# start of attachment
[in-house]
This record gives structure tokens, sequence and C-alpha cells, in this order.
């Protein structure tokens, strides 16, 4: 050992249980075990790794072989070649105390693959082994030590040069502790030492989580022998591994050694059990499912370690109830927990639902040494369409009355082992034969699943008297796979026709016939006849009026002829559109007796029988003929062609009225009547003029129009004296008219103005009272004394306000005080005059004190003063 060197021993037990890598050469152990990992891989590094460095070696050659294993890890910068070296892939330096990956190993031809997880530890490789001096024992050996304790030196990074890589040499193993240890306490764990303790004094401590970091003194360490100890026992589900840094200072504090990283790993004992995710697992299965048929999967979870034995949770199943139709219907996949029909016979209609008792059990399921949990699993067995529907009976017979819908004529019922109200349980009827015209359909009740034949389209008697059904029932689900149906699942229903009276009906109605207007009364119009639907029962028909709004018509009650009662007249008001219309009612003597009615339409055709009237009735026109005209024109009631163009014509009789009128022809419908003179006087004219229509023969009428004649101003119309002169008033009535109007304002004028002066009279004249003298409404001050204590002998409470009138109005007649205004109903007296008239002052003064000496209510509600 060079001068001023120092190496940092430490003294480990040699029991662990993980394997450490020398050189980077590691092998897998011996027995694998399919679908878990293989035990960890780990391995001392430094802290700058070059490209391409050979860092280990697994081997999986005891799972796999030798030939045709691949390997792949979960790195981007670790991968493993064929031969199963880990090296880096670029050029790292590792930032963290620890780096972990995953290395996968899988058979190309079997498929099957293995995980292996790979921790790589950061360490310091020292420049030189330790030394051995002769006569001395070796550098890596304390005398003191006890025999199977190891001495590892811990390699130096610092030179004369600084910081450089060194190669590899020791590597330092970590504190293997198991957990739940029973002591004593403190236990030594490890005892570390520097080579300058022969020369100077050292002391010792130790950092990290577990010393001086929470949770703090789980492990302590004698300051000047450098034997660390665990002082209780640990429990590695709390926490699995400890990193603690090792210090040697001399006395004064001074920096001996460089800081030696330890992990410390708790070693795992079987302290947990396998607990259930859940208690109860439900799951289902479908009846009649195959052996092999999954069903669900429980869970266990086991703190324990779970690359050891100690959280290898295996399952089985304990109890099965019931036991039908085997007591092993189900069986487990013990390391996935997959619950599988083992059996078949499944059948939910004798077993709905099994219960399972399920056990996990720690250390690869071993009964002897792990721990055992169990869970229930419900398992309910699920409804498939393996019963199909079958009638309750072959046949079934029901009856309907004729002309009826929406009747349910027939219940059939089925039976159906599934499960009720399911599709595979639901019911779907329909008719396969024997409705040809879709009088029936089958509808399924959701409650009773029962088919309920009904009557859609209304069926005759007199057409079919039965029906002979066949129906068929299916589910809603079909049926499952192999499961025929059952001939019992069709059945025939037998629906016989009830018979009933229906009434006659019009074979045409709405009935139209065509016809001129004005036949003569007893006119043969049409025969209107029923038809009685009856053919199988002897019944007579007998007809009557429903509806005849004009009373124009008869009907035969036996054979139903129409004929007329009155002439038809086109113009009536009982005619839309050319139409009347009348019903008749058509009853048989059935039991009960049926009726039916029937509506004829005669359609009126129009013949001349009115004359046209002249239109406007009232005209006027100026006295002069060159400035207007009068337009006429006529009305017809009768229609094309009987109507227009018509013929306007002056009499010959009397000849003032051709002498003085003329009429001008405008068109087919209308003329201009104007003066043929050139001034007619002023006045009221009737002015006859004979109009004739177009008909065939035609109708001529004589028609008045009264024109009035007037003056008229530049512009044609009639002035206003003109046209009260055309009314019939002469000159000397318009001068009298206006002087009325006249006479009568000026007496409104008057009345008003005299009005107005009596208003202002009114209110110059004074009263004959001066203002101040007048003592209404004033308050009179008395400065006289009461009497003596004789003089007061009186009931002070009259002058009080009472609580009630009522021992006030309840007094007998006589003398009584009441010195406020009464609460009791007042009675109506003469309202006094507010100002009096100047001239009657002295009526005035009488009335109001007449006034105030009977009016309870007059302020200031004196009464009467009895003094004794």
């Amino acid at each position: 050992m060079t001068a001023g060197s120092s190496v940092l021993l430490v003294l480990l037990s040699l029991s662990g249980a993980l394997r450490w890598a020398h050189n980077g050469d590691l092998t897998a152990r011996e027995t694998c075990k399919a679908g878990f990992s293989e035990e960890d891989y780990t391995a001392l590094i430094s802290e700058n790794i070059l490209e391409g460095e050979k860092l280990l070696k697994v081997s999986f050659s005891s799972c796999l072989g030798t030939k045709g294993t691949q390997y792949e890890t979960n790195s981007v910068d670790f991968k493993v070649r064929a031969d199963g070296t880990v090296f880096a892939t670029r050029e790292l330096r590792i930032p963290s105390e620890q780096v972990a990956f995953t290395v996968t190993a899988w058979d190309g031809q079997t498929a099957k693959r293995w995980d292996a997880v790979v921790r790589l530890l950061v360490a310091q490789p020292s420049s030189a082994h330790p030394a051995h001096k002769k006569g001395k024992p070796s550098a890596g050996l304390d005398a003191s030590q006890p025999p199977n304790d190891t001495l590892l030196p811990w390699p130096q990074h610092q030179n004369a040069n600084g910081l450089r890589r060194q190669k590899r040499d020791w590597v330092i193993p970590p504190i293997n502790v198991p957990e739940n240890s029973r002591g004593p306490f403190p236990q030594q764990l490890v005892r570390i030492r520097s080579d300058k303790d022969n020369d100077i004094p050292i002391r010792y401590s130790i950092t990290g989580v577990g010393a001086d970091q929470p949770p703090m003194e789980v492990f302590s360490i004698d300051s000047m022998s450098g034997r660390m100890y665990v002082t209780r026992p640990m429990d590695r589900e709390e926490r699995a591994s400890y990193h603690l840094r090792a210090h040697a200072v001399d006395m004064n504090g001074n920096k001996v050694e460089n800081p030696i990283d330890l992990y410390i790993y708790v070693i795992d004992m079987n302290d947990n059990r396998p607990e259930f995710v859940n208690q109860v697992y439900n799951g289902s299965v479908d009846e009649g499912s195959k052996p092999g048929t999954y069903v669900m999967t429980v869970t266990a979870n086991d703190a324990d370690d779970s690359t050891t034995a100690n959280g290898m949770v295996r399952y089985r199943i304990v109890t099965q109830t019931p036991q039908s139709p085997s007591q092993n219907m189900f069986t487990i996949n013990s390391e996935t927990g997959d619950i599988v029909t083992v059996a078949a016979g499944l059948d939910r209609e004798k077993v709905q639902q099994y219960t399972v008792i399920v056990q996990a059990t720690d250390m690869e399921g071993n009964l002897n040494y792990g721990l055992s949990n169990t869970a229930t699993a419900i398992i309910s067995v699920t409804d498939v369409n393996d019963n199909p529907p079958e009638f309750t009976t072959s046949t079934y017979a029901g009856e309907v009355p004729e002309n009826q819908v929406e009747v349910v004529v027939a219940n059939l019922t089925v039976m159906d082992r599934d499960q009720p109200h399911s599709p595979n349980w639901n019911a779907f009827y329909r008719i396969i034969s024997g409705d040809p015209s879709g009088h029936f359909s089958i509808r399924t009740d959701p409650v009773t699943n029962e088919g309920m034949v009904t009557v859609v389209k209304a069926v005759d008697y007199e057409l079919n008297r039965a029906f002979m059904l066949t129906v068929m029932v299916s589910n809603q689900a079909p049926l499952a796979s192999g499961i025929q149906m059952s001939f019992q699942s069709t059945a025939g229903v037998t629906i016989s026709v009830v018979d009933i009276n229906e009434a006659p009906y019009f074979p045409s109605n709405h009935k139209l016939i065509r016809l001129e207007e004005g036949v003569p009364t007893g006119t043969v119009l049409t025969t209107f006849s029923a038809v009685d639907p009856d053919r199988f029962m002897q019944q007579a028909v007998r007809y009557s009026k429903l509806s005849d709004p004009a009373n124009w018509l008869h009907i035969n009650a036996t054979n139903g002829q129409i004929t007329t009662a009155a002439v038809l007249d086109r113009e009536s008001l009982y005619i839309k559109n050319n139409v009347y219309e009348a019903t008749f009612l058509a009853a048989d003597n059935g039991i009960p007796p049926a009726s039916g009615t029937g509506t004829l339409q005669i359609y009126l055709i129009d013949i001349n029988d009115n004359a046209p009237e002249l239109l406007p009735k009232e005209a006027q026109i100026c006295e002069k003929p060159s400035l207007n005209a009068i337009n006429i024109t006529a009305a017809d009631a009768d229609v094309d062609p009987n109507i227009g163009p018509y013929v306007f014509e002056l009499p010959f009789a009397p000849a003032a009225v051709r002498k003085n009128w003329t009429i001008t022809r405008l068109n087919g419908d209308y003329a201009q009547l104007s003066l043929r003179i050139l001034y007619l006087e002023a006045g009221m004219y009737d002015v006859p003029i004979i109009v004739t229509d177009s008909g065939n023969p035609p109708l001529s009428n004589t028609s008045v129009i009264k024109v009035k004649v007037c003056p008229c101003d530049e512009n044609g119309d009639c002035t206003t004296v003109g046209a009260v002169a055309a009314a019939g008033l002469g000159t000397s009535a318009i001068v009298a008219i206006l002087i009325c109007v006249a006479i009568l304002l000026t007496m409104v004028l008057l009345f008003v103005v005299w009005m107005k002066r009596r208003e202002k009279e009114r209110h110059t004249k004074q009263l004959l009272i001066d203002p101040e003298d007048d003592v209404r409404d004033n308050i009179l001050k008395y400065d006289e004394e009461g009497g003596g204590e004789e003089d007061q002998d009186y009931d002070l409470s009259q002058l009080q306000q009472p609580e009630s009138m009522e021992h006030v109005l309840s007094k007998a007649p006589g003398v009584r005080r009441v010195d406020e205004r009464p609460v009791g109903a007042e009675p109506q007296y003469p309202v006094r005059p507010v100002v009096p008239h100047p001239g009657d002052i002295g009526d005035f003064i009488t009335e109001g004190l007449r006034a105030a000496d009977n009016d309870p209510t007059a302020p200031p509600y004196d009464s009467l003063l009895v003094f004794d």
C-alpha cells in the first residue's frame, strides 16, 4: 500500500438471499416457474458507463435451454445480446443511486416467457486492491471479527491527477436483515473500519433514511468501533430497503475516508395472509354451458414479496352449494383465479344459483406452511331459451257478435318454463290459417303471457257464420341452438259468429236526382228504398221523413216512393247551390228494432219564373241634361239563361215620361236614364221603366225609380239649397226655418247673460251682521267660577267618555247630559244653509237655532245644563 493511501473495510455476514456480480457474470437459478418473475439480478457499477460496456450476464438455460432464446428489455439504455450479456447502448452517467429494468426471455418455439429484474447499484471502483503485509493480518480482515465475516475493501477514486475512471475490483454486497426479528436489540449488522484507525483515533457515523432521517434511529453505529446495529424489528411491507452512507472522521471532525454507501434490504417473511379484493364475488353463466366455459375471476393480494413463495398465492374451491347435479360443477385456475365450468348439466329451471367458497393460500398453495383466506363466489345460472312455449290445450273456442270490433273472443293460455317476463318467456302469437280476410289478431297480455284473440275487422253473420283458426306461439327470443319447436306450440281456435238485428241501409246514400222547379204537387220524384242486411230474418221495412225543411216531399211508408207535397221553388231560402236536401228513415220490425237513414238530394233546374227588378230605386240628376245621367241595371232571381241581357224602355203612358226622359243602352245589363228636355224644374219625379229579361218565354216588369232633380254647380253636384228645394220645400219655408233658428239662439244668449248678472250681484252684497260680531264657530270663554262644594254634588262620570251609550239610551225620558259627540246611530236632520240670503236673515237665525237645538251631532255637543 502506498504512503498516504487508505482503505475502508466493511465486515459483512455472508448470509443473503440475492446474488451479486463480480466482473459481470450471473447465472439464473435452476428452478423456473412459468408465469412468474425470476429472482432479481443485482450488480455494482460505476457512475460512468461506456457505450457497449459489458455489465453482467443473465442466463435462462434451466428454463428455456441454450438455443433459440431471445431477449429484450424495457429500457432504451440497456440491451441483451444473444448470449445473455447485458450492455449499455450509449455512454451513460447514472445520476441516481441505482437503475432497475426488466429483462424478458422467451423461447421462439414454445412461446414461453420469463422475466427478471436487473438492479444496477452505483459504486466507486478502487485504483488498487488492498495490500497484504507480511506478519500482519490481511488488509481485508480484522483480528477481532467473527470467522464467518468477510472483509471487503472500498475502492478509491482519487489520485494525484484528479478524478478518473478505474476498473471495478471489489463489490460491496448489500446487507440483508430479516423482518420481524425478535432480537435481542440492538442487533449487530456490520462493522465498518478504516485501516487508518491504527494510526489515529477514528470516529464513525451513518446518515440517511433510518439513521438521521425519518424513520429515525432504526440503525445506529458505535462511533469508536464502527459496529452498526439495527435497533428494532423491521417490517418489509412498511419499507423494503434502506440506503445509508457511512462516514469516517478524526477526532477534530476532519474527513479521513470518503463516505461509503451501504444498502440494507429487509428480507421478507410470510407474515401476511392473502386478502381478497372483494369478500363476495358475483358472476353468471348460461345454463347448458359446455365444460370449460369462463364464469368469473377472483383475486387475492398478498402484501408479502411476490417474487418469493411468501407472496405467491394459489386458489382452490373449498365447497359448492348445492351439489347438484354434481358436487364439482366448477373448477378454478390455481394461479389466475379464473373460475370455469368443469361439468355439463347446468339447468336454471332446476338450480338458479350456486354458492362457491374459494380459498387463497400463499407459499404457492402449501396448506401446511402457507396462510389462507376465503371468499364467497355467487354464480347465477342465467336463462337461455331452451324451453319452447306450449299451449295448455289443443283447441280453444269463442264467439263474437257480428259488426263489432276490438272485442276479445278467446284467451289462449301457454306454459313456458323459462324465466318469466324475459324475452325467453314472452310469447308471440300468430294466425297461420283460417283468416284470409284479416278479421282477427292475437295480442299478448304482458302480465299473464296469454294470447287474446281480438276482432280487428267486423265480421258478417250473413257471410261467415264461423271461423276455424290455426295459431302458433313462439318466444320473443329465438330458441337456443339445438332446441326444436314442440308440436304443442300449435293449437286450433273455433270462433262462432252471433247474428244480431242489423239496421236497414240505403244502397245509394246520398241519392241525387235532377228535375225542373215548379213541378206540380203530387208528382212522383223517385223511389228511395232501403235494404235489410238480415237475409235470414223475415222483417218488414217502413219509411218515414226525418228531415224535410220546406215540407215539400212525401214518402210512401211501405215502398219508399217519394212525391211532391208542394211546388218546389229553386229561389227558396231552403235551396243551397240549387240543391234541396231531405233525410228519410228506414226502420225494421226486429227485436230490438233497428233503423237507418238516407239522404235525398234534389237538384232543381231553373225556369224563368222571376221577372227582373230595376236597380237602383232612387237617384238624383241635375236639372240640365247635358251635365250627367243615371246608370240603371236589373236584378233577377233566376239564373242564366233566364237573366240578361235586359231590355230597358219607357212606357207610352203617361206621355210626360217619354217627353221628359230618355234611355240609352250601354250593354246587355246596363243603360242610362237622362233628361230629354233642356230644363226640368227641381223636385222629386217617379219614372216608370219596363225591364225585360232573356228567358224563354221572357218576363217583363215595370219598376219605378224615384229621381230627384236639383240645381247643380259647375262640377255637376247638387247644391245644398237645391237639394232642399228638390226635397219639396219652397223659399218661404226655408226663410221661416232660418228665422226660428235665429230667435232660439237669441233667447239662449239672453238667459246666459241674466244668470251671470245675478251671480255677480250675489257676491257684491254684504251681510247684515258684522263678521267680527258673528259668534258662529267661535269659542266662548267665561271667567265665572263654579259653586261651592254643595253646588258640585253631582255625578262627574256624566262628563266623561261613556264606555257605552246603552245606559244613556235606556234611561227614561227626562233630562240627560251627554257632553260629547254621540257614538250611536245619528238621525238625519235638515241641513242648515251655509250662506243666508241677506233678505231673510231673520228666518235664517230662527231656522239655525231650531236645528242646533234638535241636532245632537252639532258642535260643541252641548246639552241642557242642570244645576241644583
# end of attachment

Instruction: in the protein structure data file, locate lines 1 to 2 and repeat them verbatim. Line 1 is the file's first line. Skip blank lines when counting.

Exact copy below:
[in-house]
This record gives structure tokens, sequence and C-alpha cells, in this order.